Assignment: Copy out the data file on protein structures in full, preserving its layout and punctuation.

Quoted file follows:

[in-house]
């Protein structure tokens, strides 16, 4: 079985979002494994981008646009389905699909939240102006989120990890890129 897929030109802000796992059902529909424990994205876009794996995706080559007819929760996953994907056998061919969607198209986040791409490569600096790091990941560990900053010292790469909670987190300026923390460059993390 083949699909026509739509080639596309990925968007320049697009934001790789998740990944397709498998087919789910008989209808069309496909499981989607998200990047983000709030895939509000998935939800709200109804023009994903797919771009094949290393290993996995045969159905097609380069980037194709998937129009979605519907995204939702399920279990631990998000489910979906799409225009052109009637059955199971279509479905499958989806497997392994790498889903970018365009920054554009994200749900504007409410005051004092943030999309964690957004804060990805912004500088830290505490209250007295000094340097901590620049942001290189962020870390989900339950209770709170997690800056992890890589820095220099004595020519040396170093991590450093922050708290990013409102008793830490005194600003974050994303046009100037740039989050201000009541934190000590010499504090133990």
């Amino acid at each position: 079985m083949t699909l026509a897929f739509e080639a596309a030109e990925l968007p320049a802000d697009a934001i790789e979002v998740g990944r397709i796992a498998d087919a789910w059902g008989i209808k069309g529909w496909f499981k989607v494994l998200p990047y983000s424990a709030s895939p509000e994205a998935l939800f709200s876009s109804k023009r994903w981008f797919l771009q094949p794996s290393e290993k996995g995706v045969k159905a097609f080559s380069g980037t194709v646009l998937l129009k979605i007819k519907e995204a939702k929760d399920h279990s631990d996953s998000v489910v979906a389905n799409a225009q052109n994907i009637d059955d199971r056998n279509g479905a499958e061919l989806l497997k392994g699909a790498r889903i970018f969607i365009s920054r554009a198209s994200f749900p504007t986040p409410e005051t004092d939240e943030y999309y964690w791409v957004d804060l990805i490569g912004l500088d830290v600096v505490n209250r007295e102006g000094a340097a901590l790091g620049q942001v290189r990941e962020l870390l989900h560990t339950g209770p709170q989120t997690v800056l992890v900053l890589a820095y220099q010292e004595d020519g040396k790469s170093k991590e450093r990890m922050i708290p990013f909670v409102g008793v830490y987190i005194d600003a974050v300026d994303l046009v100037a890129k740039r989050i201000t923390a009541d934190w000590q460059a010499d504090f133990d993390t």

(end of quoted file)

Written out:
[in-house]
């Protein structure tokens, strides 16, 4: 079985979002494994981008646009389905699909939240102006989120990890890129 897929030109802000796992059902529909424990994205876009794996995706080559007819929760996953994907056998061919969607198209986040791409490569600096790091990941560990900053010292790469909670987190300026923390460059993390 083949699909026509739509080639596309990925968007320049697009934001790789998740990944397709498998087919789910008989209808069309496909499981989607998200990047983000709030895939509000998935939800709200109804023009994903797919771009094949290393290993996995045969159905097609380069980037194709998937129009979605519907995204939702399920279990631990998000489910979906799409225009052109009637059955199971279509479905499958989806497997392994790498889903970018365009920054554009994200749900504007409410005051004092943030999309964690957004804060990805912004500088830290505490209250007295000094340097901590620049942001290189962020870390989900339950209770709170997690800056992890890589820095220099004595020519040396170093991590450093922050708290990013409102008793830490005194600003974050994303046009100037740039989050201000009541934190000590010499504090133990």
């Amino acid at each position: 079985m083949t699909l026509a897929f739509e080639a596309a030109e990925l968007p320049a802000d697009a934001i790789e979002v998740g990944r397709i796992a498998d087919a789910w059902g008989i209808k069309g529909w496909f499981k989607v494994l998200p990047y983000s424990a709030s895939p509000e994205a998935l939800f709200s876009s109804k023009r994903w981008f797919l771009q094949p794996s290393e290993k996995g995706v045969k159905a097609f080559s380069g980037t194709v646009l998937l129009k979605i007819k519907e995204a939702k929760d399920h279990s631990d996953s998000v489910v979906a389905n799409a225009q052109n994907i009637d059955d199971r056998n279509g479905a499958e061919l989806l497997k392994g699909a790498r889903i970018f969607i365009s920054r554009a198209s994200f749900p504007t986040p409410e005051t004092d939240e943030y999309y964690w791409v957004d804060l990805i490569g912004l500088d830290v600096v505490n209250r007295e102006g000094a340097a901590l790091g620049q942001v290189r990941e962020l870390l989900h560990t339950g209770p709170q989120t997690v800056l992890v900053l890589a820095y220099q010292e004595d020519g040396k790469s170093k991590e450093r990890m922050i708290p990013f909670v409102g008793v830490y987190i005194d600003a974050v300026d994303l046009v100037a890129k740039r989050i201000t923390a009541d934190w000590q460059a010499d504090f133990d993390t």